Upcoming work by Guild members: http://t.co/yFWxzpH0IA
By playwright and Writers' Guild President, David Edgar
(Photo of John Arden courtesy of Casarotto Ramsay & Associates Ltd)
It was saddening to hear, just before Easter, of the death of writer John Arden, at the age of 81. One of the great playwrights of the 1950s and 1960s at the Royal Court and the National Theatre, John Arden was also a committed trade unionist. His great falling-out with the British theatre, over David Jones's 1972 production for the Royal Shakespeare Company (RSC) of Arden and Margaretta D'Arcy's Island Of The Mighty (at the Aldwych) was in fact a union dispute over what they saw as a misinterpretation of their play. Arden and D'Arcy were members of the Society of Irish Playwrights, affiliated to Irish Equity, and refused to undertake textual revisions as a form of strike action, picketing the theatre.
The dispute ended unhappily: the show went on in an edited form, and the Arden and D'Arcy never saw it. It was also Arden's last premiere on the London stage. But the principles at issue – the rights of playwrights not just to preserve their texts but to participate in the production process – were a crucial part of the mid-70s campaign for playwrights' contracts. Arden played a vital role in the early years of the Theatre Writers' Union, which won these rights in collaboration with the Writers' Guild, with which it amalgamated in 1997. Arden remained a Guild member.
I met him when his and D'Arcy's The Ballygombeen Bequest – a play about the Northern Ireland troubles – was being toured by the 7:84 company, which also produced a contemporary version of Arden's greatest play, Sergeant Musgrave's Dance, which emptied the Royal Court in 1959 but went on to win the 1960 Evening Standard best play award, and to enter the post-war dramatic canon. I got to know him and Margaretta (his wife as well as his collaborator) as the Theatre Writers' Group reformed itself into a union and then (with the Guild) negotiated agreements with Britain's theatre managements in the late 1970s and early 1980s. John and Margaretta were always committed, sometimes challenging supporters of the cause of playwrights' unionisation. Our agreements might have been achieved quicker without them, but they might not have been so good for playwrights as a result.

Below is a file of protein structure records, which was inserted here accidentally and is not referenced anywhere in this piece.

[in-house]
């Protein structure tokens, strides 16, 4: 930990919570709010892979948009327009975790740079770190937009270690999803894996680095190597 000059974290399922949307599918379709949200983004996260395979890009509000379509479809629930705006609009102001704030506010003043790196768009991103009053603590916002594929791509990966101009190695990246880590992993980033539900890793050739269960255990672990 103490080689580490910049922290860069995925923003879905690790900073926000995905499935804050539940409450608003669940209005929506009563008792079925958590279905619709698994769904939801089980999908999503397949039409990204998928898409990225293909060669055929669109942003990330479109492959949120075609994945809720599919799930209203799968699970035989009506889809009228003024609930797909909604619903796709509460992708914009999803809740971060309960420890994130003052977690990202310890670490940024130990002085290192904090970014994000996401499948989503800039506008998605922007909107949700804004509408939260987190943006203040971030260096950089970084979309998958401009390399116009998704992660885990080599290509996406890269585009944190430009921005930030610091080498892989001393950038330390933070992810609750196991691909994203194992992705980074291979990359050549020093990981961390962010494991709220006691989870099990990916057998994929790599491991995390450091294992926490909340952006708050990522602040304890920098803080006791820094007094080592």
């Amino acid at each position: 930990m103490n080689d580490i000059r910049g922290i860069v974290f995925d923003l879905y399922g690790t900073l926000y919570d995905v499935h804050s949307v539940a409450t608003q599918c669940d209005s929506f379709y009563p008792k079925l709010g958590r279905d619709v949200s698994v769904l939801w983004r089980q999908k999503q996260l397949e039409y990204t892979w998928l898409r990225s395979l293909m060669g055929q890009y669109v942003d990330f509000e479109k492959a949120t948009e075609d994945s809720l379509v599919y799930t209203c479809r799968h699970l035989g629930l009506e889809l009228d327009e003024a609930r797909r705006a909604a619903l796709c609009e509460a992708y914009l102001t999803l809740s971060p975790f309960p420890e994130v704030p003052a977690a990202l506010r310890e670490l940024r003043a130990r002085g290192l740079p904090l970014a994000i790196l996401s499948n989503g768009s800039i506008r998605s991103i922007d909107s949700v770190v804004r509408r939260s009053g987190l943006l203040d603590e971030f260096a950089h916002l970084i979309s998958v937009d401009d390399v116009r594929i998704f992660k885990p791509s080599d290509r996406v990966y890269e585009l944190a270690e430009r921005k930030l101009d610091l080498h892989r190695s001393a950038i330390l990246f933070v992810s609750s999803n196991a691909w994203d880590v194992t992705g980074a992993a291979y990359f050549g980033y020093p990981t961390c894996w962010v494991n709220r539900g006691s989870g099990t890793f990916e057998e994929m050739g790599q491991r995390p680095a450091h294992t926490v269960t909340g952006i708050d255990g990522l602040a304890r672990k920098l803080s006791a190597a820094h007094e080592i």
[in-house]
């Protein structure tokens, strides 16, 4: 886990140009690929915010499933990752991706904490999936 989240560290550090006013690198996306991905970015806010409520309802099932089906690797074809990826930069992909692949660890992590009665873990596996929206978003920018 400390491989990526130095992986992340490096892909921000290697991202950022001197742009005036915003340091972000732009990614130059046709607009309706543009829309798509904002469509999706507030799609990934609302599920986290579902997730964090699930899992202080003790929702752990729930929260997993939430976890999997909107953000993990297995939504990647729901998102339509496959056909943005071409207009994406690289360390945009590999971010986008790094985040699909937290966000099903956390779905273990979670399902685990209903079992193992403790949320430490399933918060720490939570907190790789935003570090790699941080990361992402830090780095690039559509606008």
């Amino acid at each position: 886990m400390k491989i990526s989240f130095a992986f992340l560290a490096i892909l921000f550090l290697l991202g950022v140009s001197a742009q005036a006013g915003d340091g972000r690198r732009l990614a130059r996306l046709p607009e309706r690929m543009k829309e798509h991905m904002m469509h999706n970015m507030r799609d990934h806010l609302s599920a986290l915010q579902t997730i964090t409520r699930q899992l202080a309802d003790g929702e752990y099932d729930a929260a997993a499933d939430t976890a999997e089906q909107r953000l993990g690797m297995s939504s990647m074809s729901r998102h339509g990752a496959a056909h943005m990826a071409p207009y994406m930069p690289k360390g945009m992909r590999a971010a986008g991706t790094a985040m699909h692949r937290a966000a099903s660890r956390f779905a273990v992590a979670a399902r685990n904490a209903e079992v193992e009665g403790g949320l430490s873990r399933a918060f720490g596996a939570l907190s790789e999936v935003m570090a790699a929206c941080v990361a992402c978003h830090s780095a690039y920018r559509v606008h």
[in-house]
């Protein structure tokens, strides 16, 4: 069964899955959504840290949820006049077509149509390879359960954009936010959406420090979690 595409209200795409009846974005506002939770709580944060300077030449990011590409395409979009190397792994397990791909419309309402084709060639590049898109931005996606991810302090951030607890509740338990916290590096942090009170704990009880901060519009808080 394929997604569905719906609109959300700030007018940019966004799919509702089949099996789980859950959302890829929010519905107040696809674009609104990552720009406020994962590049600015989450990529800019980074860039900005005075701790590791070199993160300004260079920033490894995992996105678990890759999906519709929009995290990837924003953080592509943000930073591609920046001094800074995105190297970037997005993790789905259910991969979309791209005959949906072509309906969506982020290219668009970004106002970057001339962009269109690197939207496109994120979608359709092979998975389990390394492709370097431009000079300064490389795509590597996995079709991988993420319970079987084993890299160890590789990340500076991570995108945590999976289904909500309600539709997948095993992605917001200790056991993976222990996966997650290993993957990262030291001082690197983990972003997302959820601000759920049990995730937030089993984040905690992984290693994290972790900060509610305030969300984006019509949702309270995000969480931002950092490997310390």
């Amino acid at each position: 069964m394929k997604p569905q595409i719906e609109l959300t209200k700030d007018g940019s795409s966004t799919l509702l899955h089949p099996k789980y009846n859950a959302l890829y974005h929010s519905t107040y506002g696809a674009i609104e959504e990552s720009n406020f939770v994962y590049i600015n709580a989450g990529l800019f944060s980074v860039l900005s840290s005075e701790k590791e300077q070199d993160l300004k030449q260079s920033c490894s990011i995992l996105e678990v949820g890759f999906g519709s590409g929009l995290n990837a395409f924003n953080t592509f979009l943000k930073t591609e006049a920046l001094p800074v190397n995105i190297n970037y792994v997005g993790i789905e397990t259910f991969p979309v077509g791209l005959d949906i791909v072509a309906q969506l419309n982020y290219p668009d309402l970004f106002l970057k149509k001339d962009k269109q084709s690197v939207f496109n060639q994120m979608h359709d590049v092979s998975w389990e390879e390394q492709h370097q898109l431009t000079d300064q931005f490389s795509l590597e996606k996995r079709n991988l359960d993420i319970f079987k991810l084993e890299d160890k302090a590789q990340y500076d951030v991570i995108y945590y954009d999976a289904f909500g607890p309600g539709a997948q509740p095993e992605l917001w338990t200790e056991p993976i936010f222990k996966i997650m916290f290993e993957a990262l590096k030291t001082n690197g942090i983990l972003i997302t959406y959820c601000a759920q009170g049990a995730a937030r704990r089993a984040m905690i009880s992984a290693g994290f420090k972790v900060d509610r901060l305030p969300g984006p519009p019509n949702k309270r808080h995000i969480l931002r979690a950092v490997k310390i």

I was (just) too young to see the original productions of his Royal Court plays (including Musgrave) but I did see the two epic plays presented by the National Theatre at Chichester in the 1960s: The Workhouse Donkey (set around an engagingly corrupt northern local council) and Armstrong's Last Goodnight (about a 16th battle between rebellion and authority in the lawless Scottish borders). Arden's great 1978 radio play Pearl (produced by Alfred Bradley) is a reminder of a time when Radio 4 did serious plays at two hours' length. His novels, short stories and essays on the theatre will also survive. In particular, the last essay in his 1977 compilation To Pretend The Pretence, defends playwriting as a craft against either directors or companies who regard the playwright as redundant, and suggests that this task should be the central job of a writers' union. It's certainly worth re-reading now.
Three important European bodies have come together to demand legislation for equitable rights payments for European film and television directors and screenwriters. They are calling for unwaivable enforceable rights, fair contracts and stronger resistance to arguments put out by the pirate lobby.
The Society of Audiovisual Authors (SAA) which represents authors throughout Europe who are members of collecting societies; the Federation of European Film Directors (FERA) which represents European film and television directors; and the Federation of Screenwriters Europe (FSE) which represents European screenwriters, are united in their commitment to facilitating production and distribution of our members’ work based on legal clarity and fair remuneration.
The Writers' Guild of Great Britain, which is a member of the FSE, fully supports the statement.
Joint statement from SAA, FERA and FSE: An end to buyouts in Europe
We are committed to internet culture, we are determined to play our part in its development, and we want our work to be seen on as many European screens as possible. It is the creative talent of our members which will appeal to audiences online and across borders and create the demand that will fuel business innovation, employment creation and the many benefits which flow from an active cultural environment. This talent deserves fair reward.
Above all, we are seeking an end to the buyout contracts that deprive our members of so much legitimate income. Buyout contracts force authors to accept payments that take little or no account of subsequent use. They divorce the creator from the success of the work. The recent European Court of Justice ruling1 against ‘Cessio Legis’ is an important step forward, but it is only a start. We are appealing for EU legislation to make buyouts illegal, initially for online use and eventually for all means of distribution. The moral argument is the same in both: authors should be allowed to share in the success of their work. This will allow them to survive and do more work: in effect, it’s a virtuous circle.
Our online ‘Making Available’ right, taken in buyout contracts and exploited for a decade, in many cases without payment, should now be made enforceable, allowing negotiation of rates for online use.
Where this exclusive right is transferred to the producer, we ask for the enactment of an unwaivable Right to Equitable Remuneration payable to authors, for online use at first, and in due course for all means of distribution. This would be collectively negotiated, and depending on territory would function either as a benchmark rate underpinning local contractual negotiations, or as an actual rights payment collected and distributed by collecting societies. Our members have experience of both systems.